Initially known as The Great American Pyramid but often referred to by locals simply as The Pyramid, this monumental anachronism has been through a lot in its few short decades of existence. Finally built in the late 1980s, the idea of erecting pyramids in Memphis, Tennessee actually dates back to 1950s, when artist Mark Hartz envisioned three such structures along the Mississippi. Referencing the namesake of the city, the largest of these skyline-defining structures would be two-thirds the size of the Great Pyramid of Giza, located near Memphis, Egypt.
Thanks to destinations like Graceland, 1980s Memphis was well on its way to becoming a tourist hub. Hartz’s son, Jon, saw what was happening and sensed an opportunity to resurrect his father’s vision. A new, single-pyramid scheme was drawn up, which caught the attention of entrepreneur John Tigrett, whose fortune was already built in part on some wild ideas like Glub-Glub “the Drink-Up Duck” (a knick-knack of which he sold around 22,000,000 units).
Initially, Tigrett’s plan was to build out a whole interactive experience with an arena, radio station, viewing platforms and restaurants, including a Hard Rock Cafe (the chain was developed by his son Isaac). It would be “the first pyramid of consequence built in over 5,000 years.”
A combination of mismanagement, setbacks and other financial woes led many of the bells and whistles to get scrapped along the way. In the end, the pyramid opened as a more modest arena venue. Even the opening, though, was a fraught affair — bathrooms flooded and the concert stage had to be sandbagged to protect electronics. Still, for a time, the arena was popular, used for concerts, conventions and sporting events, at least until Memphis finally got its dream team.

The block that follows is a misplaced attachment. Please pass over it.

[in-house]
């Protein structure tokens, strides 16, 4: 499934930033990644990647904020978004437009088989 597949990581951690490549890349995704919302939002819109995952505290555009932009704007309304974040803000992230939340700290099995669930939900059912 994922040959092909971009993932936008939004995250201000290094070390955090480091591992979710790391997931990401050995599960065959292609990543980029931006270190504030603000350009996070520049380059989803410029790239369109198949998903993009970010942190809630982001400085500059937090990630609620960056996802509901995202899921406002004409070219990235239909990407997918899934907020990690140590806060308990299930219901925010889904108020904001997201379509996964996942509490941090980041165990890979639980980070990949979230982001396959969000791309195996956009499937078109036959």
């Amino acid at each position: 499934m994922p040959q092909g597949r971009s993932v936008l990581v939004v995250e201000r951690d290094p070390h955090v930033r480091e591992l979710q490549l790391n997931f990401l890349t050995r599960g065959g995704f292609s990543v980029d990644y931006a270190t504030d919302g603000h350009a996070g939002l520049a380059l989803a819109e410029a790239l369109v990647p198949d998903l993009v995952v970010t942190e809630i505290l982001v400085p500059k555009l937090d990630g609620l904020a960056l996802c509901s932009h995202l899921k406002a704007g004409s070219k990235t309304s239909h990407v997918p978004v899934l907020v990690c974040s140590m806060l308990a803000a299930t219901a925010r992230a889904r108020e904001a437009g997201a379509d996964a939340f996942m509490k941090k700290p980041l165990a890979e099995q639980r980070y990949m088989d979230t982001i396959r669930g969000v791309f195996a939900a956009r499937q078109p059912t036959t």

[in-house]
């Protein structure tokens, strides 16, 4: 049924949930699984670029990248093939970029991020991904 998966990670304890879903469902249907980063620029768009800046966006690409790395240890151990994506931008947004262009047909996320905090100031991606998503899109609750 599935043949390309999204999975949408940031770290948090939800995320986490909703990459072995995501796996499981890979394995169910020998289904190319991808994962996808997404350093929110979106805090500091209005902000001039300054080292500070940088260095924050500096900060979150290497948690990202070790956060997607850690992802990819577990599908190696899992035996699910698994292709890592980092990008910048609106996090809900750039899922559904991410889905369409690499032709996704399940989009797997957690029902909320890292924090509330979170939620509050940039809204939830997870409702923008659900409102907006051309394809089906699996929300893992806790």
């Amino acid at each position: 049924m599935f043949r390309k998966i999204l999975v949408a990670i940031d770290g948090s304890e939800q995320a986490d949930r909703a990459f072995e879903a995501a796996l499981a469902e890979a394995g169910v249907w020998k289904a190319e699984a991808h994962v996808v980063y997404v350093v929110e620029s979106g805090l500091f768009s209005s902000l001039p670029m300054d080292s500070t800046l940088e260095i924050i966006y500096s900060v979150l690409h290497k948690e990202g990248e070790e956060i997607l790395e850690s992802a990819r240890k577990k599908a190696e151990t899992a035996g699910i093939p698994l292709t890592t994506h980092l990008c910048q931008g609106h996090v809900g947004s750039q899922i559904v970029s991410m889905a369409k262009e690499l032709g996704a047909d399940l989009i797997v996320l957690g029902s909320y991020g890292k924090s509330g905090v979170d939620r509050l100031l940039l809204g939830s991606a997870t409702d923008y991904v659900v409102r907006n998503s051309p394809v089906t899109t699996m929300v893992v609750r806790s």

When the Grizzlies moved down from Vancouver, it quickly became apparent that The Pyramid would not be a viable NBA venue for pro basketball games. Upgrading the facility to meet league standards and the team’s approval would be cost-prohibitive. Instead, a new $250,000,000 stadium had to be built. This was completed in 2004, and naturally become the city’s venue of choice for other activities, too.
A committee was formed to decide what to do with the suddenly redundant giant pyramid left behind. There were proposals to turn it into a shopping mall, an indoor theme park, an aquarium or a casino. Among other ideas, a rumor began to surface that Bass Pro Shops — a hunting, fishing and camping retailer — was interested in the building. This notion seemed implausible to many locals at the time.
It took years of negotiation followed by years of remodeling, but sure enough: the largest Bass Pro shop in the world opened inside The Pyramid in 2015. In addition to archery and shooting ranges, bowling alleys, hotel rooms and a 600,000-gallon aquarium, the new megastore also boasted the tallest freestanding elevator in America.
Through the renovation, one of the features originally value-engineered out of the giant structure finally came into being: The Lookout, a viewing platform with indoor and outdoor observation decks, a restaurant and bar, all situated at the structure’s apex.
What started as a vision morphed into a folly that has since become an icon with occupants no one would have anticipated, a powerful if strange example of adaptive reuse. (Special thanks to B Borno).